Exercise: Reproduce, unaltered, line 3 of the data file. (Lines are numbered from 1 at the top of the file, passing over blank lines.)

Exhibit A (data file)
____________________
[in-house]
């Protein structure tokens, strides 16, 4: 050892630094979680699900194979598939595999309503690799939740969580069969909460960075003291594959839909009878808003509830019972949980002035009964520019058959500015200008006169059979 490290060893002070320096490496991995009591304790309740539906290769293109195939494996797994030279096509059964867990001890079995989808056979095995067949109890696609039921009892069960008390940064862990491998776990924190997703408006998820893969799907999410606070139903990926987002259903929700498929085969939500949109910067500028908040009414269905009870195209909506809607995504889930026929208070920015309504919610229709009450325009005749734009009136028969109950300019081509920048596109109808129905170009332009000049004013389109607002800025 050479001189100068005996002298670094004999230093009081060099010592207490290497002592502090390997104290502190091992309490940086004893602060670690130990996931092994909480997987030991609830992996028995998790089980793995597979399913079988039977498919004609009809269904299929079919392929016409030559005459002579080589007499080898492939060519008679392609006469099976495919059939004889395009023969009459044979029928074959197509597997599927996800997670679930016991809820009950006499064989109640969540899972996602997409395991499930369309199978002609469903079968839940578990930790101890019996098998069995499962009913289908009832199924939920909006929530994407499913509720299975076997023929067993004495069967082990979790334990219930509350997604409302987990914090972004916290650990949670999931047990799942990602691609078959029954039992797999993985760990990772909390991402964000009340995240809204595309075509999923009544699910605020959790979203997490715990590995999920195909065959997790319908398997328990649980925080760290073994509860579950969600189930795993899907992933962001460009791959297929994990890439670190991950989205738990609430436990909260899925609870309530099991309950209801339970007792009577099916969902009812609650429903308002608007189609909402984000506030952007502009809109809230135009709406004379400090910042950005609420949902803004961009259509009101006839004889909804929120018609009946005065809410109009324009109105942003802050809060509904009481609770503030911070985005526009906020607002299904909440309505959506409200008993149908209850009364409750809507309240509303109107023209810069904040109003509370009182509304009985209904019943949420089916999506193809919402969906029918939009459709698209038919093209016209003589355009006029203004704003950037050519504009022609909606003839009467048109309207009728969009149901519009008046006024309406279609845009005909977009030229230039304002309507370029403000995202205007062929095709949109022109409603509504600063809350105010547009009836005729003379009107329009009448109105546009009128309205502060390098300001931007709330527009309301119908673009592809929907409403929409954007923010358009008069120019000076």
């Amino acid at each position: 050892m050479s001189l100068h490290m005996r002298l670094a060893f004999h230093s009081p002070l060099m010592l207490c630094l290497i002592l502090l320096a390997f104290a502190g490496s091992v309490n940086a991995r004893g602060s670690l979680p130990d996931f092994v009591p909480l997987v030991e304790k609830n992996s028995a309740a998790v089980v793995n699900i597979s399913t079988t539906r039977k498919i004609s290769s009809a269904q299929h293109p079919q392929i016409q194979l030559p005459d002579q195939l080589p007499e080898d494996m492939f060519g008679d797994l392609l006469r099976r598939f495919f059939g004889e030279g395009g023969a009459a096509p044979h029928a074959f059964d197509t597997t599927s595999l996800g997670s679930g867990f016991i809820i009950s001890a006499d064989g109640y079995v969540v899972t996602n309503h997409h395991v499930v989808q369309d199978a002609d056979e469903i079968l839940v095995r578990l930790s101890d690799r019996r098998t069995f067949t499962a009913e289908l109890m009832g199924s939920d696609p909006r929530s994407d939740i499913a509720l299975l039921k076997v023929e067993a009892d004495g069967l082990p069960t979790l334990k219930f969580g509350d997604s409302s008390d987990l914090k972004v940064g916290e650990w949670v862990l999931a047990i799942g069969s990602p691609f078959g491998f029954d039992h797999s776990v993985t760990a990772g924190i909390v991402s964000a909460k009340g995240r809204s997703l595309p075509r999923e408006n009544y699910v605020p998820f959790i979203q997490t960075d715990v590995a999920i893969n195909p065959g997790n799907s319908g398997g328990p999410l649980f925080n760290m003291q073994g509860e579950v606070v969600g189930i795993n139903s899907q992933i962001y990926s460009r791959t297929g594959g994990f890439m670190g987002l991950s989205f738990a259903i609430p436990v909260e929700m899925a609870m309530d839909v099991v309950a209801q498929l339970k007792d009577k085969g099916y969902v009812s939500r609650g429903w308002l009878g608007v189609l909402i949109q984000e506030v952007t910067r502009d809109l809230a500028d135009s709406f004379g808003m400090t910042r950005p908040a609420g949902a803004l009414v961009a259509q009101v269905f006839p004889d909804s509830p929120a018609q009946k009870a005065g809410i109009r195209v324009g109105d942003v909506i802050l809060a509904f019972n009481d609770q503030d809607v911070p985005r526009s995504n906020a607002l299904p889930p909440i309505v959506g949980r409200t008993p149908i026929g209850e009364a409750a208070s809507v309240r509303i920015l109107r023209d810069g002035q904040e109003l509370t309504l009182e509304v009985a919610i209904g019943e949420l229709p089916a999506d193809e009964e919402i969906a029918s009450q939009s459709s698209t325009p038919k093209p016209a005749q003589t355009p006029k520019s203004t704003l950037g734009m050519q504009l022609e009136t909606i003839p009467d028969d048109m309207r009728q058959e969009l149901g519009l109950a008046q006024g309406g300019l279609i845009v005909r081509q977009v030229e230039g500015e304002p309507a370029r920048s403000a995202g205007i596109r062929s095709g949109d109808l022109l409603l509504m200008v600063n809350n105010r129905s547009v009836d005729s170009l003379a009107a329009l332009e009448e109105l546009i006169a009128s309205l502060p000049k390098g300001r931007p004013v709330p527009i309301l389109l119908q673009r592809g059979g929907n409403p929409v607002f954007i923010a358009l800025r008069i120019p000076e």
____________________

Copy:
């Amino acid at each position: 050892m050479s001189l100068h490290m005996r002298l670094a060893f004999h230093s009081p002070l060099m010592l207490c630094l290497i002592l502090l320096a390997f104290a502190g490496s091992v309490n940086a991995r004893g602060s670690l979680p130990d996931f092994v009591p909480l997987v030991e304790k609830n992996s028995a309740a998790v089980v793995n699900i597979s399913t079988t539906r039977k498919i004609s290769s009809a269904q299929h293109p079919q392929i016409q194979l030559p005459d002579q195939l080589p007499e080898d494996m492939f060519g008679d797994l392609l006469r099976r598939f495919f059939g004889e030279g395009g023969a009459a096509p044979h029928a074959f059964d197509t597997t599927s595999l996800g997670s679930g867990f016991i809820i009950s001890a006499d064989g109640y079995v969540v899972t996602n309503h997409h395991v499930v989808q369309d199978a002609d056979e469903i079968l839940v095995r578990l930790s101890d690799r019996r098998t069995f067949t499962a009913e289908l109890m009832g199924s939920d696609p909006r929530s994407d939740i499913a509720l299975l039921k076997v023929e067993a009892d004495g069967l082990p069960t979790l334990k219930f969580g509350d997604s409302s008390d987990l914090k972004v940064g916290e650990w949670v862990l999931a047990i799942g069969s990602p691609f078959g491998f029954d039992h797999s776990v993985t760990a990772g924190i909390v991402s964000a909460k009340g995240r809204s997703l595309p075509r999923e408006n009544y699910v605020p998820f959790i979203q997490t960075d715990v590995a999920i893969n195909p065959g997790n799907s319908g398997g328990p999410l649980f925080n760290m003291q073994g509860e579950v606070v969600g189930i795993n139903s899907q992933i962001y990926s460009r791959t297929g594959g994990f890439m670190g987002l991950s989205f738990a259903i609430p436990v909260e929700m899925a609870m309530d839909v099991v309950a209801q498929l339970k007792d009577k085969g099916y969902v009812s939500r609650g429903w308002l009878g608007v189609l909402i949109q984000e506030v952007t910067r502009d809109l809230a500028d135009s709406f004379g808003m400090t910042r950005p908040a609420g949902a803004l009414v961009a259509q009101v269905f006839p004889d909804s509830p929120a018609q009946k009870a005065g809410i109009r195209v324009g109105d942003v909506i802050l809060a509904f019972n009481d609770q503030d809607v911070p985005r526009s995504n906020a607002l299904p889930p909440i309505v959506g949980r409200t008993p149908i026929g209850e009364a409750a208070s809507v309240r509303i920015l109107r023209d810069g002035q904040e109003l509370t309504l009182e509304v009985a919610i209904g019943e949420l229709p089916a999506d193809e009964e919402i969906a029918s009450q939009s459709s698209t325009p038919k093209p016209a005749q003589t355009p006029k520019s203004t704003l950037g734009m050519q504009l022609e009136t909606i003839p009467d028969d048109m309207r009728q058959e969009l149901g519009l109950a008046q006024g309406g300019l279609i845009v005909r081509q977009v030229e230039g500015e304002p309507a370029r920048s403000a995202g205007i596109r062929s095709g949109d109808l022109l409603l509504m200008v600063n809350n105010r129905s547009v009836d005729s170009l003379a009107a329009l332009e009448e109105l546009i006169a009128s309205l502060p000049k390098g300001r931007p004013v709330p527009i309301l389109l119908q673009r592809g059979g929907n409403p929409v607002f954007i923010a358009l800025r008069i120019p000076e």